As for the various sides we now think of as Thanksgiving must-haves, historians say that corn, pumpkins and similar winter squashes, cranberries, and seafood were all part of the Wampanoag diet, and eventually they were also eaten by the newcomers. But cranberry sauce and pumpkin pie were probably not part of that first celebration because the Colonists had meager provisions with no sugar to sweeten dishes or flour to make pastry dough. (Colonists were definitely eating cranberry sauce with game later in the century; check out my post and pics on cranberries here.)
Myth: The Pilgrim men wore mostly black and big, shiny buckles, and the native Americans were shirtless and sported their traditional feathered headdresses.
Truth: Historians say that neither the dress of the Pilgrims nor the Wampanoag is accurately depicted in these images. The artists simply wanted to suggest an earlier era, and dark clothing and buckles had once been in fashion but at the time were considered quaint. Knowing little about various native American cultures, the painters just threw in assorted stereotypical “Indian” touches like feathers and scant clothes. In fact, experts point out, their details hinted at the dress of certain Plains Indians, not those tribes who inhabited the American Northeast.
Moroccan-Style Spiced Winter Squash Stew
I make no claims that the following squash dish was enjoyed at the first Thanksgiving. I can say that it takes advantage of one of our most bountiful fall vegetables, is tasty and colorful, and will fit well in a holiday meal. It could serve as a main dish for vegetarians.
The squash in the background of the pic is called Fairytale, and it is the tastiest eating squash I know. Some farmers’ markets sell it, but otherwise it is hard to find. The readily available butternut is a good alternative.
If you have fresh gingerroot on hand, add 1 teaspoon peeled and very finely chopped when the dried spices are incorporated for an even livelier, richer flavor. Also, if you are a fan of Moroccan food and happen to keep preserved lemons around, serve them, chopped, in a condiment bowl along with the finished stew.
Tip: This dish includes a Moroccan blend of spices called has el hanout. Specialty shops sometimes carry ready-to-use classic versions of it, and, if desired, you can substitute 1 to 1 ½ tablespoons for the list of spices specified here. Of course, the flavor of your dish will depend on what particular spices were in the blend purchased.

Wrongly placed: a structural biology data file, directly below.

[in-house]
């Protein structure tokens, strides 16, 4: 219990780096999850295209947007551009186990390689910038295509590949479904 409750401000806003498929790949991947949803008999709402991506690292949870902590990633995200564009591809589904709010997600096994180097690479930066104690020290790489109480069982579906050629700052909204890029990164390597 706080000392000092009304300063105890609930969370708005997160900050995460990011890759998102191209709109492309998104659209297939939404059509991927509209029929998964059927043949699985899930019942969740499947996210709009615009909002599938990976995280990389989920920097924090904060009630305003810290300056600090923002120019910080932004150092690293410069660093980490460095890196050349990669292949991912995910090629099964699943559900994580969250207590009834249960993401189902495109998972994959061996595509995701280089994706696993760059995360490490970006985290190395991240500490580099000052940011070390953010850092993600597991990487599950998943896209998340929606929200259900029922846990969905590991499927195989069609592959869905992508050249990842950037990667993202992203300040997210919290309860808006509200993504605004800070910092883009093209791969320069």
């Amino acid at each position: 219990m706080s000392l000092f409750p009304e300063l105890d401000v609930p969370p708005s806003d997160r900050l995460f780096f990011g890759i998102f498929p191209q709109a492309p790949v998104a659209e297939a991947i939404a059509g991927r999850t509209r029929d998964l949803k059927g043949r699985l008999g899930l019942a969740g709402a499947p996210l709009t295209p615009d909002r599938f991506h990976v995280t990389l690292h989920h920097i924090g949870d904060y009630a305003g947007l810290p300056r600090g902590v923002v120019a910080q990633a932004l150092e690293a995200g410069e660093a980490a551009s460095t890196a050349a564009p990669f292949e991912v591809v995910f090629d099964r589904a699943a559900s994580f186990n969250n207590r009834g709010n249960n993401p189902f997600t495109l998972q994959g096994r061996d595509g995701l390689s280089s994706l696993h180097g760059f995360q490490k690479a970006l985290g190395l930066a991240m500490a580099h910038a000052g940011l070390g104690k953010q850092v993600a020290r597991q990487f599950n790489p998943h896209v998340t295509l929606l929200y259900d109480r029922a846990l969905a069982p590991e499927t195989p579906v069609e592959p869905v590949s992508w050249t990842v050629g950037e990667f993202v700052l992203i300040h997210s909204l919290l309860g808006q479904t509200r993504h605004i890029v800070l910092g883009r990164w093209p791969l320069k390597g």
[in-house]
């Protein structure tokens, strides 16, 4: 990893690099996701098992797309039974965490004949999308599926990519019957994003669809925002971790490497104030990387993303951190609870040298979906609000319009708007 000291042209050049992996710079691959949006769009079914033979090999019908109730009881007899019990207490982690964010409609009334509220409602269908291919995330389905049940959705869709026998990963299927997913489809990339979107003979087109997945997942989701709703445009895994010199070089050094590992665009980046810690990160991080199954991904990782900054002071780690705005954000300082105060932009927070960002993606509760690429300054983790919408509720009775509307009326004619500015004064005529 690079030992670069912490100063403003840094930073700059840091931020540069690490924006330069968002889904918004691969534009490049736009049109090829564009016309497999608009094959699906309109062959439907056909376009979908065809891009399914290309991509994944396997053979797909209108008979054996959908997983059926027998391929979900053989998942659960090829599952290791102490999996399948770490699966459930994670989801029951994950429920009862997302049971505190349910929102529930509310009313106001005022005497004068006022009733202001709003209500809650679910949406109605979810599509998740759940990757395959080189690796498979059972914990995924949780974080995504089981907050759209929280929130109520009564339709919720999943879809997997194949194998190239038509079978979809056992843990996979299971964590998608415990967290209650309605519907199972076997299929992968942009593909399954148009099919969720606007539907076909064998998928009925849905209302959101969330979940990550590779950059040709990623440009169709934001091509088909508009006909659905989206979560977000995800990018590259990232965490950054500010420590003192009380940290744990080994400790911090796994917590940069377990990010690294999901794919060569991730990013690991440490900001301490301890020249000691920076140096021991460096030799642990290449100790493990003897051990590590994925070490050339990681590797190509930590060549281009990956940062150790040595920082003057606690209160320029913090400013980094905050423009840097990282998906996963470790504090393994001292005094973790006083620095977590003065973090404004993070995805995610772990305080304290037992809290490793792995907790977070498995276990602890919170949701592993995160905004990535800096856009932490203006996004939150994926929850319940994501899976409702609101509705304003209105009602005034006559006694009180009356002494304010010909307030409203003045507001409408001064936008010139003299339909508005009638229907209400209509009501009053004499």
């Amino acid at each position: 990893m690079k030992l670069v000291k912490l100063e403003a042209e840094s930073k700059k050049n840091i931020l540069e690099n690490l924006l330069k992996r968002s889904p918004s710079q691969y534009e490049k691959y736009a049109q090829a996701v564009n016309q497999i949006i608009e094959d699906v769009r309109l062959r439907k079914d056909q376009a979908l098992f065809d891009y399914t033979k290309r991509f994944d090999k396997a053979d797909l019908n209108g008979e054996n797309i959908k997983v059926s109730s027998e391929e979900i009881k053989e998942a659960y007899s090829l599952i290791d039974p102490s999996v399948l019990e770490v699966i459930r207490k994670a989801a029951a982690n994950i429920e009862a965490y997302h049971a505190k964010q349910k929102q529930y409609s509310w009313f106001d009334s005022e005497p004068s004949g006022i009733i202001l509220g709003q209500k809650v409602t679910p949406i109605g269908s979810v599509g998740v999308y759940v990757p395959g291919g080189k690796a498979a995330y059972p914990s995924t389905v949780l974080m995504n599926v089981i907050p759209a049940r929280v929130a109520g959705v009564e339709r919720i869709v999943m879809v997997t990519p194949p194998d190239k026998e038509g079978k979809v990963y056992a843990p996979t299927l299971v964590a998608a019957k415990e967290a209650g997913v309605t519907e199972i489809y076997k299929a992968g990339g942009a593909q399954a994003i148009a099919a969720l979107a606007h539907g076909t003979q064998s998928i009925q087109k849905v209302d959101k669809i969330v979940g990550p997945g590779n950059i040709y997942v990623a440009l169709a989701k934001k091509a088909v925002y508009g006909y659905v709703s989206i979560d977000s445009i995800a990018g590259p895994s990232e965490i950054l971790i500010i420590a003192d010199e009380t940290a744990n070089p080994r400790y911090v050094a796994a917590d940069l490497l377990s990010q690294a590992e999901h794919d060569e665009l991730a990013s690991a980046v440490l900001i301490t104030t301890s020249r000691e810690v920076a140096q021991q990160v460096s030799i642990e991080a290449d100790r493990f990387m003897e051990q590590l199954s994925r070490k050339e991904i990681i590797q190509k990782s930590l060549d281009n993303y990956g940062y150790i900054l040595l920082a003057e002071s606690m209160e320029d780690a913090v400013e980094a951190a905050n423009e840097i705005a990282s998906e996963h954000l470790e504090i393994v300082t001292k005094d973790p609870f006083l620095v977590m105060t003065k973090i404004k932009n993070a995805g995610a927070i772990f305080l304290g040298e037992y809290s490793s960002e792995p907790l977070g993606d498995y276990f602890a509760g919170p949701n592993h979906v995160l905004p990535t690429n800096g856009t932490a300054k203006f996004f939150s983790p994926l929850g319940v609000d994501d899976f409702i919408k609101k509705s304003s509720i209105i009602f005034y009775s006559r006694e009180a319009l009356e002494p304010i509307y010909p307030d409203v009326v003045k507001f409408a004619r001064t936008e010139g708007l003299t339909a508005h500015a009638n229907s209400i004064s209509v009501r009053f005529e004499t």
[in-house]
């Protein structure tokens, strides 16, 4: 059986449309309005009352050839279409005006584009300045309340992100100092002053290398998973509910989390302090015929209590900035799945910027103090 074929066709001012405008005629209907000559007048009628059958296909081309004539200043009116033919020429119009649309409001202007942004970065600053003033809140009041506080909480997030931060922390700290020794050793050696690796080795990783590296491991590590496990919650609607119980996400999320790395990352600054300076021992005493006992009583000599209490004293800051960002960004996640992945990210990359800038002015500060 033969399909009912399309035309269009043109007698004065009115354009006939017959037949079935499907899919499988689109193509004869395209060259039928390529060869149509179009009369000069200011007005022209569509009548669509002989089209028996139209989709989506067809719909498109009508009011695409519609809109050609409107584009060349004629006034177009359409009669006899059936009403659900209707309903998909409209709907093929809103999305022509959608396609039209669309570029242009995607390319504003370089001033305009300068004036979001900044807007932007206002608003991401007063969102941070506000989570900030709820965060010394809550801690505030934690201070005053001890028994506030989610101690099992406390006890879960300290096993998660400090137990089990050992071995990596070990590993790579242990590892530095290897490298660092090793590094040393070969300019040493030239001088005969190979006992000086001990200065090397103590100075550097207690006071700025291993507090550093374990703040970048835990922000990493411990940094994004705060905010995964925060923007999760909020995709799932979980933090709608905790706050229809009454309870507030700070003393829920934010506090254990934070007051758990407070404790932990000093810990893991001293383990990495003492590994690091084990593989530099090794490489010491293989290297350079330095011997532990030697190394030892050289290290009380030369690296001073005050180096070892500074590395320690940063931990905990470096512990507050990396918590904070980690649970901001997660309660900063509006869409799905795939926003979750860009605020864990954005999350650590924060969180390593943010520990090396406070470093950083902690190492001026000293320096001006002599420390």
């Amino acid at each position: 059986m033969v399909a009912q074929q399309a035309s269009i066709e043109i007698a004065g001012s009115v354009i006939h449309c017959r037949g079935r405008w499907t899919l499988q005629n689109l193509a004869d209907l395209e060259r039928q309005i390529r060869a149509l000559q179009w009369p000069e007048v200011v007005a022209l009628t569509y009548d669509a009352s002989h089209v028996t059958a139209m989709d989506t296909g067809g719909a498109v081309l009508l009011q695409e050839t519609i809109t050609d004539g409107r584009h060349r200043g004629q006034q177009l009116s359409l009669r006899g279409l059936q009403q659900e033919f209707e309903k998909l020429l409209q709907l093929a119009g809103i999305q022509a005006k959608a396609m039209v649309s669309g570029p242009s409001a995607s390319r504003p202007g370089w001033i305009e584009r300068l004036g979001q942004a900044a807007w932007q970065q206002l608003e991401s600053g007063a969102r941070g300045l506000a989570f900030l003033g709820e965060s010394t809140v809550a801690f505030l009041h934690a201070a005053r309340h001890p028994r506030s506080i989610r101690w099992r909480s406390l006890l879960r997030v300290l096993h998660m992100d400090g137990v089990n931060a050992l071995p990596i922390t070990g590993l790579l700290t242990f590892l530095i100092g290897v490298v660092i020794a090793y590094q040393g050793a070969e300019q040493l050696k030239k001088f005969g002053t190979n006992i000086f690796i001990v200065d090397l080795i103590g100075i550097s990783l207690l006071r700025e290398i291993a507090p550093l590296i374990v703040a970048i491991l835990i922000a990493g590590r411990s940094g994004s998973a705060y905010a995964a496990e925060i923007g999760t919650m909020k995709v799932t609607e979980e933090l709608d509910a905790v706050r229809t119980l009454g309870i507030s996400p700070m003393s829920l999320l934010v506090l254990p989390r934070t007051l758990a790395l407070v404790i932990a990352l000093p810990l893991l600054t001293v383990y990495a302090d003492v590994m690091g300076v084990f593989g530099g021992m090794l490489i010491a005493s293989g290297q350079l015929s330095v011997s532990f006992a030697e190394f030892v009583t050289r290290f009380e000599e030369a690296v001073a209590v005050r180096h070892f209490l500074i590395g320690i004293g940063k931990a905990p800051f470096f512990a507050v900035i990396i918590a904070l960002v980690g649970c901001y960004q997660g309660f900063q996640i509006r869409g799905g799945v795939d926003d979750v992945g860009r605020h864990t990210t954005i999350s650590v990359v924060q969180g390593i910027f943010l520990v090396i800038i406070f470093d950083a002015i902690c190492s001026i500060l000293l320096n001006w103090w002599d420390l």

- About 1¼ pounds winter squash (butternut, fairytale, acorn or other similar squash)
- 2 teaspoons olive oil
- 1 cup peeled, chopped onion
- 1 teaspoon each ground coriander and ground ginger
- ½ teaspoon each ground turmeric and ground cumin
- Pinch hot red pepper flakes or more to taste
- 1 14.5 ounce can diced tomatoes including juice (plain or seasoned with green chiles)
- ⅓ cup seedless golden or brown raisins
- ¼ teaspoon salt, or more to taste
- 1 15.5 ounce can garbanzo beans, rinsed well and drained
- Fresh lemon wedges and fresh chopped coriander leaves for serving, plus chopped preserved lemons and pumpkin seeds, optional
- Cut the squash into 3 or 4 large chunks.
- Place slightly separated on a microwave safe plate.
- Top with a microwave cover or wax paper.
- Microwave on high power, stopping and testing in the thickest parts with a fork at 5 minutes and then 1 minute intervals until the flesh is just barely soft enough to cut into cubes.
- Set aside until cool, then peel away the skin and cut the flesh into 1-inch cubes.
- You should have 3½ to 4 cups; reserve any extra for another purpose.
- Heat the olive oil and onion in a deep 12- or 13-inch skillet over medium heat, stirring.
- Cook the onion, stirring, about 4 minutes or until lightly browned.
- Add the squash, coriander, ginger, turmeric, cumin and red pepper, stirring until the squash cubes are coated with the spices.
- Stir in the tomatoes, raisins and garbano beans.
- Adjust the heat so the mixture boils gently and cook, uncovered, until the squash pieces are just tender and the liquid has boiled down.
- Taste and add salt, then serve; or store refrigerated in a non-reactive container and reheat at serving time.
- Provide lemon wedges and chopped coriander leaves so diners can garnish their servings as desired.
- Offer pumpkin seeds and preserved lemon also, if desired.
Other classic dishes you might like for Thanksgiving: A yummy Pumpkin-Cranberry Bread Pudding.